This is a RUSH transcript from "The O'Reilly Factor," April 28, 2011. This copy may not be in its final form and may be updated.
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BILL O'REILLY, HOST: In the "Culture Warriors" segment tonight: There was deep anger on the left over the Donald Trump birther issue and other attacks on President Obama's background. Almost immediately, defenders of President Obama labeled the whole thing racist.
(BEGIN VIDEO CLIPS)
ED SCHULTZ, MSNBC HOST: This is what the Republican Party stands for though, racism. I think Donald Trump is a racist.
BOB SCHIEFFER, CBS NEWS: He said we need to look at his grades and see if he -- he was a good enough student to get into Harvard Law School. That's just code for saying he got into law school because he's black. This is an ugly strain of racism that's running through this whole thing.
JOY BEHAR, CO-HOST, "THE VIEW": It's very racist because, in other words, you say he couldn't get into Harvard on his own. He didn't write his book. He can't fathom that a black man could be that smart. That's what's behind this.
WHOOPI GOLDBERG, CO-HOST, "THE VIEW": Being black when you say, "You know this is racist," 9,000 people say, "Oh, no, you're just playing the race card." Well, you know what? I'm playing the damn card now.
UNIDENTIFIED MALE: We have known for years that Donald Trump was a bully and a fool, but we've only recently learned he's also a racist.
UNIDENTIFIED MALE: I said over a year ago that this was going to be, this presidential race, Lawrence, was going to be the ugliest, the nastiest, the most divisive and the most racist, the most racist in the history of this republic.
O'REILLY: Here now to analyze, the "Culture Warriors," Alicia Menendez in Washington. She's in for Gretchen Carlson. And here in the studio, Margaret Hoover. So, you heard that.
MARGARET HOOVER, FOX NEWS CONTRIBUTOR: You've put together a fabulous montage of the most predictable answer possible from the entire left.
O'REILLY: But let me tell you, we could have gone five minutes with it.
HOOVER: That's exactly what I was saying. So unbelievably predictable. This is a reflex of the left whenever anything goes wrong that's absolutely at all related to race, they play the race card. They say you're outright racist. Here's the reality. We are so far from that point in our history in the 1960s. Past Martin Luther King Jr., past the civil rights movement, past the really ugly, evil racism of the Bull Connor era. That is not the America we live in today.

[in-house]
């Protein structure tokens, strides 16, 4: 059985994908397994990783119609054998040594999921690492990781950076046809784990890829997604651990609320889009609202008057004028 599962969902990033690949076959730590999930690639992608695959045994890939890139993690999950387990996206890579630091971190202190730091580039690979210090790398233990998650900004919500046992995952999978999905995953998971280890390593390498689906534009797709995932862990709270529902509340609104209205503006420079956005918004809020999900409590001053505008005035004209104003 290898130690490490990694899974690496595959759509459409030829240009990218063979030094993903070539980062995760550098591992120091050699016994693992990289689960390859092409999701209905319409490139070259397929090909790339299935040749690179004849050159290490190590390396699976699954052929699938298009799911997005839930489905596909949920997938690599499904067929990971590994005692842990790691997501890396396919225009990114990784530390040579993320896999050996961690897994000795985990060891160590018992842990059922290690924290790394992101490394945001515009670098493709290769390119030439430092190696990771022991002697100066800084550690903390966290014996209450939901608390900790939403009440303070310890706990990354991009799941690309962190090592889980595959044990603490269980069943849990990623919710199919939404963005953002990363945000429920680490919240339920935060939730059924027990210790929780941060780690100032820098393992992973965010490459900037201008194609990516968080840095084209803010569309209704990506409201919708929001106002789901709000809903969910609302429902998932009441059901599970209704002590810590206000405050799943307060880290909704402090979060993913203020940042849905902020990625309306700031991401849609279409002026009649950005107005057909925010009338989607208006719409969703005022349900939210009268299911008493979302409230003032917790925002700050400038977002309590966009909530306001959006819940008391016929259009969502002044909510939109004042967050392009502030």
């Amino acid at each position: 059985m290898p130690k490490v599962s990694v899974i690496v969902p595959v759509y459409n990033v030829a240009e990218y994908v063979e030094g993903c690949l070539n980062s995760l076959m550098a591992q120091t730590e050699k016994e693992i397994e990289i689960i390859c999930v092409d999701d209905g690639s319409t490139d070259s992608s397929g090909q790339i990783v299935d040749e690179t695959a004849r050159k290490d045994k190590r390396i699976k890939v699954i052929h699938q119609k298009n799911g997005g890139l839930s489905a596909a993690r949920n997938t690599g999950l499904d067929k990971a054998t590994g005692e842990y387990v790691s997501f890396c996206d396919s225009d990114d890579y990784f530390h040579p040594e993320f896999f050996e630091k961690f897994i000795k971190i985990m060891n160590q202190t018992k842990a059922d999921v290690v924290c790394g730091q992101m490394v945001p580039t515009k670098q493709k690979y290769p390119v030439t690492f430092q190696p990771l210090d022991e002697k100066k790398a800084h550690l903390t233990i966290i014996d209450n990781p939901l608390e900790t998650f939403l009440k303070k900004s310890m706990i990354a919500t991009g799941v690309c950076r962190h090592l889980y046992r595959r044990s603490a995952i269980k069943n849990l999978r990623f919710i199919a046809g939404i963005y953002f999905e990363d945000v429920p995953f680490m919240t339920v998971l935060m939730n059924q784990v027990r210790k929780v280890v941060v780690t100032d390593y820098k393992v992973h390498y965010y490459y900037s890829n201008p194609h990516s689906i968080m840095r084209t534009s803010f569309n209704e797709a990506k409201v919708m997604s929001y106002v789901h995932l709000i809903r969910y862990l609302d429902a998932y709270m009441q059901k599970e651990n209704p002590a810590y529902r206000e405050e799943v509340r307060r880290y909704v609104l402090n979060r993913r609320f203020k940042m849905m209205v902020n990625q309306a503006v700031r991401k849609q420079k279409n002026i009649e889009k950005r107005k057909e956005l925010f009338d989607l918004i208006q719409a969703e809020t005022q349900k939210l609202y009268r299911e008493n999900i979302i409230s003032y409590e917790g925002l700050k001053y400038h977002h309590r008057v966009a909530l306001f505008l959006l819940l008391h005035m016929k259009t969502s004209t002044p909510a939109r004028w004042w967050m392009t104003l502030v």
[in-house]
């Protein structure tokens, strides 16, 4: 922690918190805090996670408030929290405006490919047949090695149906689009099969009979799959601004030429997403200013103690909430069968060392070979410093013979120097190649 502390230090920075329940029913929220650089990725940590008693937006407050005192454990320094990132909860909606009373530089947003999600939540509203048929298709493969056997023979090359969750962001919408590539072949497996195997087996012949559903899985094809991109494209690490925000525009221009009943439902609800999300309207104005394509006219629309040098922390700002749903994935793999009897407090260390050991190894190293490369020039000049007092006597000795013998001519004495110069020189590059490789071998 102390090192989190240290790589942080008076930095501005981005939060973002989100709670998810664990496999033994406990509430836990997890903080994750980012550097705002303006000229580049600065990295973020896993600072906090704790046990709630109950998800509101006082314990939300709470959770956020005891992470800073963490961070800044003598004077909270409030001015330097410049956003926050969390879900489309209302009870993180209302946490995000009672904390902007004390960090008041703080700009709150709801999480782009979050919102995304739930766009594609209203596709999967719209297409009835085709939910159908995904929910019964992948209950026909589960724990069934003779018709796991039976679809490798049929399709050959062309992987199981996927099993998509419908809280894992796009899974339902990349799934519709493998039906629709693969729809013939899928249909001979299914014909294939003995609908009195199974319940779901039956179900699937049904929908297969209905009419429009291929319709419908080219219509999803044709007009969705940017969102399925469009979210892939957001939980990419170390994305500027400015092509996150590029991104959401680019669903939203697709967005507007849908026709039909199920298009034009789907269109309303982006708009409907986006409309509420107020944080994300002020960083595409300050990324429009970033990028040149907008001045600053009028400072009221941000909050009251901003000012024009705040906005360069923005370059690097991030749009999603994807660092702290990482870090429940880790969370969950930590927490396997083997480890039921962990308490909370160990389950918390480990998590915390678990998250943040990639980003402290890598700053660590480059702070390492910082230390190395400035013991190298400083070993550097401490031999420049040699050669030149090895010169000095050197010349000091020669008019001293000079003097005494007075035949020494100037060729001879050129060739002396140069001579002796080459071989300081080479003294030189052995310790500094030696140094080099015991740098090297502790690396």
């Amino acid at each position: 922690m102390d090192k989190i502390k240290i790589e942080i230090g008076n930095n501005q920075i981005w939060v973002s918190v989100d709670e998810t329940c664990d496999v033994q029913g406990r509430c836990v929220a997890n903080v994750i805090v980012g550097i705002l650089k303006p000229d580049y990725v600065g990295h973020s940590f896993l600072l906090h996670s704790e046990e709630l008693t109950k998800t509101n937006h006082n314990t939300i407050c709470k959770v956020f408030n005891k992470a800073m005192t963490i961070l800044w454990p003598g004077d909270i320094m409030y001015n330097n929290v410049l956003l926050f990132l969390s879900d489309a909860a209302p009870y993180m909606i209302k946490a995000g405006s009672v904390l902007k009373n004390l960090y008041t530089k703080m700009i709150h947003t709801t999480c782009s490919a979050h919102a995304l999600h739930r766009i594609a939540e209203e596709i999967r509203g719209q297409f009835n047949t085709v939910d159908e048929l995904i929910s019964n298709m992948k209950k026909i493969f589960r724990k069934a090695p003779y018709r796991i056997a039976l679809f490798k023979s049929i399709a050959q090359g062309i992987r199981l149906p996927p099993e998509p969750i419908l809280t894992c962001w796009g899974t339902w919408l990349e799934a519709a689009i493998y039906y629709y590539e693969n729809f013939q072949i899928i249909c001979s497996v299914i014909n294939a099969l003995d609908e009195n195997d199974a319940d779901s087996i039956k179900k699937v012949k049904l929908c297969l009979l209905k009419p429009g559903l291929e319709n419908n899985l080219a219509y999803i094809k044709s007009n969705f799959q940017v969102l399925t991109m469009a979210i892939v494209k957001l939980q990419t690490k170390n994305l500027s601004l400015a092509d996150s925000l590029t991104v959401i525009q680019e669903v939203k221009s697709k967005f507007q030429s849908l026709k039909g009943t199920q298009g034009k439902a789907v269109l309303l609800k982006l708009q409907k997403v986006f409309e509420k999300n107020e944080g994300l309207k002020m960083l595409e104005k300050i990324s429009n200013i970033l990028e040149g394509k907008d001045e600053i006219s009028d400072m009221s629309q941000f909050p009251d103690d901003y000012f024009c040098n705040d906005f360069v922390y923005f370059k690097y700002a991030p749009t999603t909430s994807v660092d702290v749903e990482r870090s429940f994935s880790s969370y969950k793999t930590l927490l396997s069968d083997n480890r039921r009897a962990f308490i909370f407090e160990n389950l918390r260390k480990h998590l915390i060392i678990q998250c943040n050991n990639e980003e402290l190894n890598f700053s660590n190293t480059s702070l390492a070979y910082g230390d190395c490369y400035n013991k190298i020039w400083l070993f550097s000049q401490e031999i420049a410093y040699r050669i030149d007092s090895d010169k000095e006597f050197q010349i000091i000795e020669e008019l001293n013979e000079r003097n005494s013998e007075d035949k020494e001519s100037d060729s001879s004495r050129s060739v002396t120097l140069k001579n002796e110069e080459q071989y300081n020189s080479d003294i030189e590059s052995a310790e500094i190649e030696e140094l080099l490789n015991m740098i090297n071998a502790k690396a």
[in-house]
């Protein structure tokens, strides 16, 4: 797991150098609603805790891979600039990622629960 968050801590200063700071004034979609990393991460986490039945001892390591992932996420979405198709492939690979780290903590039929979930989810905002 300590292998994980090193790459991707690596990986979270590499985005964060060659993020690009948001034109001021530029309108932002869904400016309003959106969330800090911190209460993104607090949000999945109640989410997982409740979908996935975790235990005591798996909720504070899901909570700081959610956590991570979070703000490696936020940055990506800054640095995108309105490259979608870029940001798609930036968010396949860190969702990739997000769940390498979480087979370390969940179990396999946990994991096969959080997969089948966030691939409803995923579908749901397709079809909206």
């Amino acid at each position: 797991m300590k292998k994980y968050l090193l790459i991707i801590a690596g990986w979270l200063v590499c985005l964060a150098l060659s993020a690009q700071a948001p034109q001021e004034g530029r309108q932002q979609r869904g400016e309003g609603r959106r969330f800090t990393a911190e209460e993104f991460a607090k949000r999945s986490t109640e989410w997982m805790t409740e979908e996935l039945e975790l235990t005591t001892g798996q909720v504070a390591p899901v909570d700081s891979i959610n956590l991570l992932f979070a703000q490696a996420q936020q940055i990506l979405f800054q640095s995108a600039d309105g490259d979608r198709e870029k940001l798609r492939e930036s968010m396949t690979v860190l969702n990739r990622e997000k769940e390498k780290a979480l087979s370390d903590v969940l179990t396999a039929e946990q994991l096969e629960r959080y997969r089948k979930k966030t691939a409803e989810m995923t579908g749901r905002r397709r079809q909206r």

O'REILLY: So you don't believe there's any validity in any of those people?
HOOVER: However, I do think that when Donald Trump says, "This guy had to get into Harvard anyway," and he's hinting towards affirmative action, and when there is a widespread movement to delegitimize the president to say he's not American enough, I think it's not unrelated to race.
O'REILLY: There's a difference between -- there's a difference between -- wait a minute. Wait, wait, wait. There's a difference between raising questions about how he advanced in his academic life and calling him out on his skin color. I think there's a difference there.
HOOVER: I think there's a difference, but I think it's a subtle one. And I think it does hint at affirmative action, which is a racial issue.
O'REILLY: Well, if it is affirmative action, so what? We have affirmative action in this country.
HOOVER: Is he then stoking some sort of discomfort that people have with his skin color? That's the question.
O'REILLY: I mean, I have known Trump for 25 years. I don't think he stokes anything. He just says it flat out. All right. How do you see it, Alicia?
ALICIA MENENDEZ, SENIOR ADVISER AT NDN, A PROGRESSIVE THINK TANK: Well, I've got to say, I agree with Margaret Hoover. I think that analysis is dead-on. And I think this is a problem. There are big conversations we need to be having about the fact that there are so many racial tensions and anxieties in this country.